Writer: Jason Aaron
Artist: Javier Garron
Color Artist: David Curiel
Cover Artist: Javier Garron
Publisher: Marvel Comics
The battle for the Multiverse has begun! After venturing through time and space, the Avengers of the present day come face-to-face with the very first Avengers of the ancient past. But they’re not alone as the Multiversal Masters of Evil have arrived to end the history of Earth’s Avengers before it ever begins. See how the Avengers fare against the new Masters of Evil in Avengers #63.
This issue is the second part of Jason Aaron’s Avengers Assemble storyline that started in Avengers Assemble: Alpha #1 and continues in this series and the companion series Avengers Forever. This comic book in particular is pretty straightforward in its plot: both Avengers teams versus the Multiversal Masters of Evil. It sounds like it should be an epic win for Aaron and Marvel Comics, but it’s not.
The first problem with this issue, dare I say this entire storyline is that there is no real conflict in the story. Yes, the new Masters of Evil are big and powerful, but if you’ve been following the rest of Aaron’s Avengers run, you’d remember that the Avengers were not really losing most of their battles with the Masters, in fact they won most of them. It also doesn’t help that when the fighting starts, the Masters are getting their butts handed to them left and right, even Doom Supreme, who’s supposed to be more powerful than all other versions of Dr. Doom and a cosmic master of the dark arts, is getting beaten and by Jane Foster of course, Jason Aaron’s favorite character.
The thing is, there is not cool strategies, tactics, or cunning on the fly plans being employed by the Avengers to give themselves a fighting chance against the Masters of Evil. They’re just fighting as they normally do, attacking all over the place, and it’s working. The stand out character in this comic is Ghost Rider B.C. as he gets the most focus when it comes to his page time, his fights get more attention, and his interactions are framed in the comic to have more meaning or weight to them than other battles going on in the comic.
Of course, like the rest of Aaron’s run, the art in this book is solid. Javier Garron continues to bring his A-game with the art when it comes to the action, the facial expressions, the paneling in the comics. He gets it all done right, and this is helped by the vibrant colors provided by _ to make the comic breathe. If nothing else, people will enjoy the art in this issue. The biggest problem of this entire comic is the lack of any true tension. Yes, there are some drastic developments with the fate of one or two Masters, but the thing is that their fates don’t matter.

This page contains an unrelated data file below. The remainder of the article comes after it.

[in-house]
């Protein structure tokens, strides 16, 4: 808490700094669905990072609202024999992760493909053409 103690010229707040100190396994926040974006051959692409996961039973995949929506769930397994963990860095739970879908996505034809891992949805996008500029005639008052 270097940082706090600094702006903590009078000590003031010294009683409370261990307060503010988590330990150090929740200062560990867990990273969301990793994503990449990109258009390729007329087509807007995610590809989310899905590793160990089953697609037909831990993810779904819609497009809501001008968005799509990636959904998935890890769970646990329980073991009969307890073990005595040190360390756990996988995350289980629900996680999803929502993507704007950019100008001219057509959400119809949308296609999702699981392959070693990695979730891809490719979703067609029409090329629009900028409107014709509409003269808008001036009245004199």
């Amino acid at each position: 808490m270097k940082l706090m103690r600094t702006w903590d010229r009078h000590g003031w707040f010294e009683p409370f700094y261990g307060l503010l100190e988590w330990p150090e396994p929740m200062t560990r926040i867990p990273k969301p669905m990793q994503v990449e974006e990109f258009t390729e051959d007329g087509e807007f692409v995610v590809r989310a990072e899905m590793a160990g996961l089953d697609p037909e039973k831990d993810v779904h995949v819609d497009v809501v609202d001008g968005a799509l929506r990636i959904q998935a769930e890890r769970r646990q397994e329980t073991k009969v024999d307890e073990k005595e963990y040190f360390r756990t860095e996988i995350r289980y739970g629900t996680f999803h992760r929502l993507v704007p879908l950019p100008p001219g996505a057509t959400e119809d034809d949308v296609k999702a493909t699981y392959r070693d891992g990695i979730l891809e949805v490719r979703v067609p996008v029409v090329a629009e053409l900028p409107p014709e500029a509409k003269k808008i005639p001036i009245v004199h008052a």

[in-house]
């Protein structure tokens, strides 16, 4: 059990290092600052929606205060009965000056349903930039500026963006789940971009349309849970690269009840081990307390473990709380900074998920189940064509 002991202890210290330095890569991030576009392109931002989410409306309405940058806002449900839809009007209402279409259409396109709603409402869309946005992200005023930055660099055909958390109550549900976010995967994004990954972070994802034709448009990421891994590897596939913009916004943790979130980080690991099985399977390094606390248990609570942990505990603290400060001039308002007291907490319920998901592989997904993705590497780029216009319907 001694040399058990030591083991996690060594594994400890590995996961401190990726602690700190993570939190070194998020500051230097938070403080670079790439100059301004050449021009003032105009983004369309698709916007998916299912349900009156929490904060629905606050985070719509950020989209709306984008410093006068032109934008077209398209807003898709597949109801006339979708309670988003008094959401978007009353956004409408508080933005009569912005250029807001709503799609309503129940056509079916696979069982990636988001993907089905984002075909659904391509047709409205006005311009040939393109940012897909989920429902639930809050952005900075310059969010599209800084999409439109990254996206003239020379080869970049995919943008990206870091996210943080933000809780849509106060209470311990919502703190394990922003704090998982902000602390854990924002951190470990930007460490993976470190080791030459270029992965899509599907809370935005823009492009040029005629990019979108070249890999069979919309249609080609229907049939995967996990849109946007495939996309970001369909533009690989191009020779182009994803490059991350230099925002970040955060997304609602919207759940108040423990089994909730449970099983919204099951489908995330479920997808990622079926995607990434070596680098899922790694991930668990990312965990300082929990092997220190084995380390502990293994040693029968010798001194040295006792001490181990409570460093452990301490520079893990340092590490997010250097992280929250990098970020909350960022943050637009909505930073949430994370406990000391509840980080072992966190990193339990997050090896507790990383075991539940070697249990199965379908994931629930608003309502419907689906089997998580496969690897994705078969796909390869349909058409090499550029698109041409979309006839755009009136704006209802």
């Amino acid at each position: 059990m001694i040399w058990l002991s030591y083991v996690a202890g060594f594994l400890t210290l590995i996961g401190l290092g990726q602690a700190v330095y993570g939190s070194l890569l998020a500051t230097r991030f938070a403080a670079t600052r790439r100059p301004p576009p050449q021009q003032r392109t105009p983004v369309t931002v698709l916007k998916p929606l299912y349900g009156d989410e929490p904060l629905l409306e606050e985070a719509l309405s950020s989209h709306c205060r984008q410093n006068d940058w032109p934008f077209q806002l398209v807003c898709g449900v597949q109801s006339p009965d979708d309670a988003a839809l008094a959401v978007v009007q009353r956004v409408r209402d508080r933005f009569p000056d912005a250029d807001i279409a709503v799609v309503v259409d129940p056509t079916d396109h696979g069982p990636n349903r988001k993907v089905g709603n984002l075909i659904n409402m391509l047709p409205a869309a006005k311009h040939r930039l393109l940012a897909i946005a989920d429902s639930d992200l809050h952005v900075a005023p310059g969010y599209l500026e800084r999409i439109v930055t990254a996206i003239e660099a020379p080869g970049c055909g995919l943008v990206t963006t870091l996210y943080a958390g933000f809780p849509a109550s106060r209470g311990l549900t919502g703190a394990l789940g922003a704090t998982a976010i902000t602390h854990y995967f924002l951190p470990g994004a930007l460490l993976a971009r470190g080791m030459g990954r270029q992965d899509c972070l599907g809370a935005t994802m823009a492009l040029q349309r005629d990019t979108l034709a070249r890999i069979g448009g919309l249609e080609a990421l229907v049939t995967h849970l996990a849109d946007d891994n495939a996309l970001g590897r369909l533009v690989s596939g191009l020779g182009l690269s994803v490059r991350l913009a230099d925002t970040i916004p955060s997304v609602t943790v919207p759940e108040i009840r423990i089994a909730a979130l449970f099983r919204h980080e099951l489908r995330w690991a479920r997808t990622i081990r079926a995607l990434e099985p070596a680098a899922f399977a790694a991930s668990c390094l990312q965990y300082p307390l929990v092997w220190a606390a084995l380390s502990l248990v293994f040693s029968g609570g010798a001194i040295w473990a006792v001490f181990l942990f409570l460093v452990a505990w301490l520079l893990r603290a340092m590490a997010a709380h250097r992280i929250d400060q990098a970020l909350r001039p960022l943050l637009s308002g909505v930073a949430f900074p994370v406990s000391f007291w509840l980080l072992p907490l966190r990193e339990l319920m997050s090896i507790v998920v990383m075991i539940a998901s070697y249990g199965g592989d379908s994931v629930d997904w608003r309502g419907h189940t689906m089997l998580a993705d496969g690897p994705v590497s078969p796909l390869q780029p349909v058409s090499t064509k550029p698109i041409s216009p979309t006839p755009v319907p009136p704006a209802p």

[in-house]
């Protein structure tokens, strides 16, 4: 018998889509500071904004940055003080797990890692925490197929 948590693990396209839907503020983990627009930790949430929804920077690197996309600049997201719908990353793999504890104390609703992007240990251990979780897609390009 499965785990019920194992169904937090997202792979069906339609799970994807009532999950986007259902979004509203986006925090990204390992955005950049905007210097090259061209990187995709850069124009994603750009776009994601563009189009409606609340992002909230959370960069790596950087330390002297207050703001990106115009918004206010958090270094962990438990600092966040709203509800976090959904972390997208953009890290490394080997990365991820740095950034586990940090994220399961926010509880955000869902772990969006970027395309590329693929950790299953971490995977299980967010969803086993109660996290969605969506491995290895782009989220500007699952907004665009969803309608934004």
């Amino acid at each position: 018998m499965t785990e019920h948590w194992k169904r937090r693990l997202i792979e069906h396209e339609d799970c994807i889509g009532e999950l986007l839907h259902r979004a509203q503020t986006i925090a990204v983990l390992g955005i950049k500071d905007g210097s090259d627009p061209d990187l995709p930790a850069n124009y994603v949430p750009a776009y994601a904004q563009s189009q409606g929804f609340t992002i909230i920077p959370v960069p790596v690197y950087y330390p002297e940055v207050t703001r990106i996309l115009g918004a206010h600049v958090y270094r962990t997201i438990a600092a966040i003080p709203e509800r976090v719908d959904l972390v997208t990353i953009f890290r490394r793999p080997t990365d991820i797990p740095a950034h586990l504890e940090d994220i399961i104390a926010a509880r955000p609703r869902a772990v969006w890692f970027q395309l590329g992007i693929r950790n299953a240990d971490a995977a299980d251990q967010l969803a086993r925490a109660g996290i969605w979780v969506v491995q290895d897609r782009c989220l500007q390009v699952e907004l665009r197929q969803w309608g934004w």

Jason Aaron didn’t spend any time in the main Avengers run setting up these Masters in any substantial way. He didn’t get any cool rivalries going, he gave only the cliffnotes of these characters, and they barely stick around beyond five or six issue. And it doesn’t help that the Avengers teams are just all of a sudden working together like a well-oiled machine when they literally spent the entirety of Avengers Assemble: Alpha #1 fighting and stoking hostilities between each other. They go from “I’m gonna beat you up, jerk!” to fighting in sync with each other against the Masters with little to no difficulty doing so. Ultimately, this leaves the fights between the Avengers and Masters feel hollow, uneventful, and just cool-looking action with empty investment.
Avengers #63 is the second part of Jason Aaron’s Avengers Assemble storyline where the Avengers and Multiversal Masters of Evil finally fight it out. The art from Javier Garron looks good and the action scenes are fine, but there’s not much more than that. Aside from one or two fights, the battle between the Avengers teams and the cosmic Masters of Evil just doesn’t have as much kick to it.